Will I still be able to fill my prescription for Vicodin or Percocet?

Yes. While the FDA usually follows the recommendations of its advisory panels, the recommendations are not binding. Even if they were, they would not take effect without careful consideration by the FDA of patients who currently rely on these medications for pain relief. “Any change would be carefully orchestrated to ensure that people are not at risk of not having access to their pain medication,” says Dr. Judith Kramer, an internist at Duke University Medical Center and a voting member of the committee.

Should I switch from Tylenol to aspirin or ibuprofen?

Not necessarily. If you are not taking any other prescription pain medications that contain acetaminophen, and you take Tylenol as directed, you should not be at risk of damaging your liver. Aspirin and other nonsteroidal anti-inflammatory drugs (NSAIDs) are effective pain relievers, but when taken at high doses and for prolonged periods — especially for the treatment of chronic pain in older adults — they carry a risk of stomach ulcers and gastrointestinal bleeding. NSAIDs may also raise blood pressure and affect kidney function. If you are concerned about your acetaminophen use, ask your doctor about which over-the-counter pain remedy is best for you.

So, I can still get Tylenol and other nonprescription acetaminophen products?

Yes. Even if the FDA follows the committee’s advice about over-the-counter acetaminophen products, they will still be available, only in lower doses.

Is acetaminophen safe to take every day?

Many people take Tylenol daily to relieve pain from chronic conditions such as arthritis, or they take Tylenol PM regularly to help them sleep. If taken as directed, doctors say these products are safe. At issue is the maximum daily dosage, which people may inadvertently exceed when taking a combination of medications that contain acetaminophen. Most people do not realize that the ingredient is present in so many different popular over-the-counter remedies.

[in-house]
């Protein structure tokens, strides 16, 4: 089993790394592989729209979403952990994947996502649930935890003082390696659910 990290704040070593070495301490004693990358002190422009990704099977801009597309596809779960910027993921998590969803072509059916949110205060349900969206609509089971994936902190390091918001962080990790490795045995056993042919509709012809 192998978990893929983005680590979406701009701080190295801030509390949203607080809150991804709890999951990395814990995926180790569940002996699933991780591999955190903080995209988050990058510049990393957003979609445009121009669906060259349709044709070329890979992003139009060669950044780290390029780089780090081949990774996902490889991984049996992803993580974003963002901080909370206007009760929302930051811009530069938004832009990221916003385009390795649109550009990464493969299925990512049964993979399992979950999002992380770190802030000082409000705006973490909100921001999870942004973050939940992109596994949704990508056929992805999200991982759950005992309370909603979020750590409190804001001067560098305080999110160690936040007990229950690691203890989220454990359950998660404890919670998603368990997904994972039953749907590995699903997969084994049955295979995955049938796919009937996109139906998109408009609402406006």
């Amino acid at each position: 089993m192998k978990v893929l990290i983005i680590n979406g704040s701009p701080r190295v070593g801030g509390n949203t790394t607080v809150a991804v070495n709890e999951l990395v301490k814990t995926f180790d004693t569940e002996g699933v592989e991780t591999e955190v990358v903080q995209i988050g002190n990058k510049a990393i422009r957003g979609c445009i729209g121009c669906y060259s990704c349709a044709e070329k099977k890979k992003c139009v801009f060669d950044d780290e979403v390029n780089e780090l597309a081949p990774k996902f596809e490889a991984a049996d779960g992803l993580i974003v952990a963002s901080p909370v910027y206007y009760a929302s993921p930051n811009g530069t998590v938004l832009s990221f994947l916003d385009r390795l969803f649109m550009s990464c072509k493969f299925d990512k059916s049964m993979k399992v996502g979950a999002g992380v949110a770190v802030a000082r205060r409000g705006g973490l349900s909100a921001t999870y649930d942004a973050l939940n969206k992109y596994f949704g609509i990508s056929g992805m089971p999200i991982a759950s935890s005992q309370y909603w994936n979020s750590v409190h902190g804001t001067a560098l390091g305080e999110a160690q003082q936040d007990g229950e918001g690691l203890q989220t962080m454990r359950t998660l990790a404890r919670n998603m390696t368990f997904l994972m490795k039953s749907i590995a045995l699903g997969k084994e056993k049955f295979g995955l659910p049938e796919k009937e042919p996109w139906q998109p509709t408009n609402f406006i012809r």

Why did the committee recommend eliminating acetaminophen-containing prescription drugs but not over-the-counter products?

The members based their decision on the studies and data that were presented to them during the two-day meeting. The vast majority of studies linking liver failure to acetaminophen use involve prescription acetaminophen products, such as Vicodin or Percocet; more than 60% of the acetaminophen-associated liver problems occurred in patients using prescription medications, while only 10% occurred in those using nonprescription pain remedies. “The recommendations of the committee are not based on the logic of what we think is happening, but on the data presented to the committee,” says Kramer. “A much larger percent of liver-failure cases associated with acetaminophen involved a prescription acetaminophen product.”

Members were also concerned about the pairing of narcotic agents such as hydrocodone and oxycodone, both known to be addictive, with acetaminophen, which is known to increase the risk of liver problems with higher and higher doses. If patients become dependent on the narcotic, and continue taking prescription painkillers, they are also more likely to suffer from liver toxicity associated with the acetaminophen. “How can you mix a highly addictive drug with one that can cause toxicity at high doses?” says Dr. William Lee, director of the Clinical Center for Liver Diseases at the University of Texas Southwestern Medical Center. Lee presented data to the committee on liver damage due to acetaminophen overdose. “It’s like putting poison in a candy.”